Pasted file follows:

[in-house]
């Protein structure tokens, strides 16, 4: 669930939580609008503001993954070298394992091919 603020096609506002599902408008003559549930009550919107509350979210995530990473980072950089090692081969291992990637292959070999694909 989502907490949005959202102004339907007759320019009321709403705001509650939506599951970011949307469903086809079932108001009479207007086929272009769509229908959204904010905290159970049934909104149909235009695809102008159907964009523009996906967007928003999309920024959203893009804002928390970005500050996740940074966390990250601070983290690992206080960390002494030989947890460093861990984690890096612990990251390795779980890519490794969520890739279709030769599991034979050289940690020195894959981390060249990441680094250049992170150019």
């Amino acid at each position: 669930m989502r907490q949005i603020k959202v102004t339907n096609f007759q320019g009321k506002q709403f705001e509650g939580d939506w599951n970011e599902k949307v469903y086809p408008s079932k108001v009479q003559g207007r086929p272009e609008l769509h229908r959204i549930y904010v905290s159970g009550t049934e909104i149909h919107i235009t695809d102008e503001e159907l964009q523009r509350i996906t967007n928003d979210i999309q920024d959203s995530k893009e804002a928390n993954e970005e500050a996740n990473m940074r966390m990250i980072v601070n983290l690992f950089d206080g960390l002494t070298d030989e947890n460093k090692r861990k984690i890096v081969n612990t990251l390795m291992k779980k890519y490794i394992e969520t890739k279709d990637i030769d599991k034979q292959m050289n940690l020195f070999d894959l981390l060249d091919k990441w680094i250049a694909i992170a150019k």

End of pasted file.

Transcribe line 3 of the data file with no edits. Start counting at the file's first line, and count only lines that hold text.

């Amino acid at each position: 669930m989502r907490q949005i603020k959202v102004t339907n096609f007759q320019g009321k506002q709403f705001e509650g939580d939506w599951n970011e599902k949307v469903y086809p408008s079932k108001v009479q003559g207007r086929p272009e609008l769509h229908r959204i549930y904010v905290s159970g009550t049934e909104i149909h919107i235009t695809d102008e503001e159907l964009q523009r509350i996906t967007n928003d979210i999309q920024d959203s995530k893009e804002a928390n993954e970005e500050a996740n990473m940074r966390m990250i980072v601070n983290l690992f950089d206080g960390l002494t070298d030989e947890n460093k090692r861990k984690i890096v081969n612990t990251l390795m291992k779980k890519y490794i394992e969520t890739k279709d990637i030769d599991k034979q292959m050289n940690l020195f070999d894959l981390l060249d091919k990441w680094i250049a694909i992170a150019k």